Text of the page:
Did you know you can screen print with your Cricut?!? Yeah, it’s totally a thing! I never would have even thought to try it except I got this super detailed design job from my husbands job. I tried doing it with heat transfer vinyl, then with printable heat transfer vinyl and didn’t like either method. The heat transfer vinyl took SO FLIPPEN LONG to weed and the the print and cut HTV just felt like a big thick sticker slapped on the back of the shirt. The printable stuff will be great for smaller designs but for that project, not so much.

Like anyone super excited about learning a new skill I threw myself in. I went on Amazon, ordered the Speedball Intermediate Kit to be delivered the next day and took to YouTube to figure out what I was getting myself into.

Well, don’t do a what I did. Do your research BEFORE you buy anything. While this kit came with a lot for the money, it came with way more than I actually needed. It came with everything to make the negative as well and I didn’t need all that since I was going to be making the negative with my Cricut.

The screen print kit comes with

Speedball Intermediate Kit

Now if I had known what I do now I would have skipped buying the whole kit. Then just bought the Speedball ink, some silk screens, the squeege and a big pack of popsicle sticks. From what I researched any screen with a mesh of 110 to 160 will do the job. When I need another one I will probably just go with a generic brand one off Amazon.

Simple steps to get started with screen print

Step 1

First up, pick out your design! This shirt is going to be for my 9 year old Leila so I had her take to Pinterest to get some inspiration for a design. She did great, and a super simple (funny) first project!

Leila’s design

Step 2

The picture above is also the second step, making your negative. Make sure you MIRROR your design! You are going to be using regular vinyl. I used this cheap removable vinyl from Amazon I bought when I first started Cricuting and had no idea what I was doing. I have since learned that Oracal Is the way to go!

Step 3

Next I transferred my design negative to the bottom of the silk screen. I used painters tape to seal off the rest of the screen so I didn’t accidentally get ink on the shirt that way either.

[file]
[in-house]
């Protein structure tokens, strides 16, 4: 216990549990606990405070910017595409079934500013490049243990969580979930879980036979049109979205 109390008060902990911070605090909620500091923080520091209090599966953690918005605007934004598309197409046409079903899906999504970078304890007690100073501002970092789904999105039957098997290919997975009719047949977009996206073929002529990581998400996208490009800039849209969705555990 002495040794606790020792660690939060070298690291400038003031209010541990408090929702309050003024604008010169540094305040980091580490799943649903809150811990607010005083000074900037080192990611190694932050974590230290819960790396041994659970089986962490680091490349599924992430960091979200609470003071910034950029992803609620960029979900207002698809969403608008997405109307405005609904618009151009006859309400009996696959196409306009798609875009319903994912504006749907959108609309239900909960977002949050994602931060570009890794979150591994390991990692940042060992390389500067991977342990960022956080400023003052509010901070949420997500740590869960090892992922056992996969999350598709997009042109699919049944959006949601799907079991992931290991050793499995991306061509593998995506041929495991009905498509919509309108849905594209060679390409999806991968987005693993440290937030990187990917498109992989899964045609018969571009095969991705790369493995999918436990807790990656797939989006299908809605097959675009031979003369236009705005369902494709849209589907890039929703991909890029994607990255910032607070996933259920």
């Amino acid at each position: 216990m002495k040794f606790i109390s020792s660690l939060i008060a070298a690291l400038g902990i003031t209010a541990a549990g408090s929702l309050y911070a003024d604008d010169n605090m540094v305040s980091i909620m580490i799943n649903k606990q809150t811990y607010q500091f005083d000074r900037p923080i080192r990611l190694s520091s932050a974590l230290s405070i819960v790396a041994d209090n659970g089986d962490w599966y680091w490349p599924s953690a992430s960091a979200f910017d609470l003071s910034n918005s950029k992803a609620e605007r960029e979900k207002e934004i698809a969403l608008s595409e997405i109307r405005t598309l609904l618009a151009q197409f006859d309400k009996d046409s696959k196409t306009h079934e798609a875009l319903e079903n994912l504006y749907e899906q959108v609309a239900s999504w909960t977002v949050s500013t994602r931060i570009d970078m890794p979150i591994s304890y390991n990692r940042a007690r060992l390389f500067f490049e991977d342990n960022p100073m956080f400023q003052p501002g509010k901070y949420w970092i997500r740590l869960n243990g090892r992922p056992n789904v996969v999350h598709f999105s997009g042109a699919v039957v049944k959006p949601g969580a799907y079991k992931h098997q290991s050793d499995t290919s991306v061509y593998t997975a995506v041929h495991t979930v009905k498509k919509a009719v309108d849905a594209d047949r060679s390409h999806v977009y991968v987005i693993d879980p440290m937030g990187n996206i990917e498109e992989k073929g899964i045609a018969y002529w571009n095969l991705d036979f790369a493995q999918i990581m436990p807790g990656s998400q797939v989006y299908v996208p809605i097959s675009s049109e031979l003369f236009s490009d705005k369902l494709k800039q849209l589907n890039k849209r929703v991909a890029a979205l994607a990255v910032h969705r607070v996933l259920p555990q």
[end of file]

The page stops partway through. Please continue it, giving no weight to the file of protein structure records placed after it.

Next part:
Step 4

Make sure you put a piece of paper inside the shirt you are working on just in case it seeps through the first layer of material. It should also be noted that it should be done on something you don’t mind getting messy and not on your new hardwood floors your husband just installed. (Oops) the floor is fine though and I read it just washes off with water though I had no spills.

Step 5

Center your design on your shirt or other item and get ready to go. Mix your ink (not sure if you have to mix but it just felt right) I used the included Speedball Black Ink and put a healthy layer above each word with a popsicle stick. You are going to then use your squeegee and pull the ink down at a 60 degree angle.

if you are curious about the font used it is called Ludicrous and it was free (with commercial use) from Font Bundles! Looking for more free fonts and SVGs check out my post that is updated daily Commercial Use Fonts, SVGs and Clipart.

Step 6

I passed over the design 4-5 times going from top to bottom With the Speedball black ink. Once done you immediately peel off the screen print. When I peeled off the screen I also pulled up the frame from top to bottom and just had my daughter Hold the shirt down for good measure but it was probably not necessary.

Step 7

Lastly, and the hardest part for my daughter apparently was to wait for it to dry completely. Since I up and decided to make it at 10 at night we just went to bed and woke up ready for the last step. The last thing you are going to want to do is cure your ink. I cured by using my trusty Heat Press which I love and adore. I pressed at 320 for 15 seconds. Speedball recommends that you put a sheet of computer paper over your design while pressing. That is just in case a little ink transfers, though when I did it none did. If you don’t have a heat press and want to use an iron that works too! Set at the cotton setting and press each section well until it is all done.

Make sure you rinse the screen in the sink when you are all done using it, it can be used for multiple shirts!

Silk screen printing is seriously the BEST and only one project in and I am hooked! As much as I absolutely love Siser Heat Transfer Vinyl this is WAY better since the feel of it is smooth and doesn’t have that plasticy feel to it. It may not be the right choice for all projects but definitely for simple ones like this. Now that I got my first project out of the way I am ready to take on that super detailed project for my husbands unit! I will update when I get one of those screen print shirts done.

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